These are always my first suggestions for immediate efficiency upgrades:

  1. Set up a picker path that picks from both sides of the aisle instead of one – walking time is immediately reduced by 50%. (Which means that labor costs can also be reduced by 50%).
  2. Make the pick slots smaller and closer together –again, walking is reduced by another 50%.

Note: by making the easiest changes first, the greatest savings are obtained with the least cost in time and money. Further changes will be more expensive, with progressively diminishing returns.

As you can see, even one segment at a time can make a tremendous difference. It is my experience that improved warehouse layout and picking systems provide the greatest impact, and is the ideal place to begin. Refer to my articles on "Picking Up Pick Rates" and "Batch Picking" for the next phase of infomation and payback.  

 

If you don't find what you need, 
Ask Art aavery@gmail.com 

 

Some Recent Testimonials
(Contact us to speak directly to a writer.)

 

 

"Hi Art, you are very welcome for the references. You may not know this but we RAVE about the suggestions you made to us for our "Distribution Center", and how right your suggestions were…" Dan G., Pres., Pipersville, PA.

 

 

"I look forward to having you involved for our DC implementation plan and in future endeavors as well. Your input was extremely valuable to us". Brent T., President Jacksonville, FL

 

 

"This move is incredibly difficult - I would never have been able to do this without all your great help"! Dave W., Owner, Chicago, IL.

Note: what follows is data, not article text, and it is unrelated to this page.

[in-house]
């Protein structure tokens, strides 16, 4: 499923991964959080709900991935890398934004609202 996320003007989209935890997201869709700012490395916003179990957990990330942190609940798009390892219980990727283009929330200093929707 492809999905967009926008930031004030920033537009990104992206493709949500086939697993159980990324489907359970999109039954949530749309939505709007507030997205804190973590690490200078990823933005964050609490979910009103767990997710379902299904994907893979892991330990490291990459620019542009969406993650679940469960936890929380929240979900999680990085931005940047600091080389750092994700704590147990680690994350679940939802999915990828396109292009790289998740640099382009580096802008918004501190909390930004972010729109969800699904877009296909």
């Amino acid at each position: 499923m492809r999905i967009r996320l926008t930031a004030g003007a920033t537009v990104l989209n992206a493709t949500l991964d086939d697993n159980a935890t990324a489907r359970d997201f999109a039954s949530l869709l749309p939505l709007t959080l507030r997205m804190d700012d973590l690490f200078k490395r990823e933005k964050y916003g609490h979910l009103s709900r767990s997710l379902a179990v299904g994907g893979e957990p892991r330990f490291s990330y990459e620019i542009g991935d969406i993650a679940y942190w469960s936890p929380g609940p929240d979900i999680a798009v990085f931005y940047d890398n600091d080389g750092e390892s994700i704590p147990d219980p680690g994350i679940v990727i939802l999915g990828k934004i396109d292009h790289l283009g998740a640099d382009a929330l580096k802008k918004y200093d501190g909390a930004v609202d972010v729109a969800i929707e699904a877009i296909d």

"First I wanted to say that all your suggestions work great!  Thanks so much.  Secondly, in the later part of May, we will be moving out of our current facility into a new one.  I was wondering if I gave you the layout could you draw up a design.  You told me if there were ever changes, just ask for a new layout, so here I am.  Thanks a lot!"  Bob V., Owner, New Kensington, PA

 

 

"I know it has been a while, but we finally signed on a new building, and are looking at a mid July move.  We have three dock highs, and two roll ups.  Please do your magic and lay out the floor space.  Thanks."  Rami R., Owner, Chatsworth, CA

 

 

"The renovation is going great.  The large shelving is all moved and the small shelving is about 75% in its new location.  A company is coming in Tuesday to build the new shelving...then we can start to relocate all the product.  Thanks for all the help."  Jeff L., Operations Manager, Victoria, BC, Canada.

 

 

"We've received the final report, thanks for the summary of findings and the recommendations.  What was most valuable for us was the process of getting to the goal and the discussions around it…  Thanks again for your help…Joachim S., Systems Manager, New York, NY

 

 

 "I'm proud to say that our first day of production in our new location was March 6.   Thank you for your work on our behalf.  Looks like we got off to a fine start in the warehouse and picking areas.  It's always a pleasure hearing from you."  Charlie T., Project Manager, Amityville, NY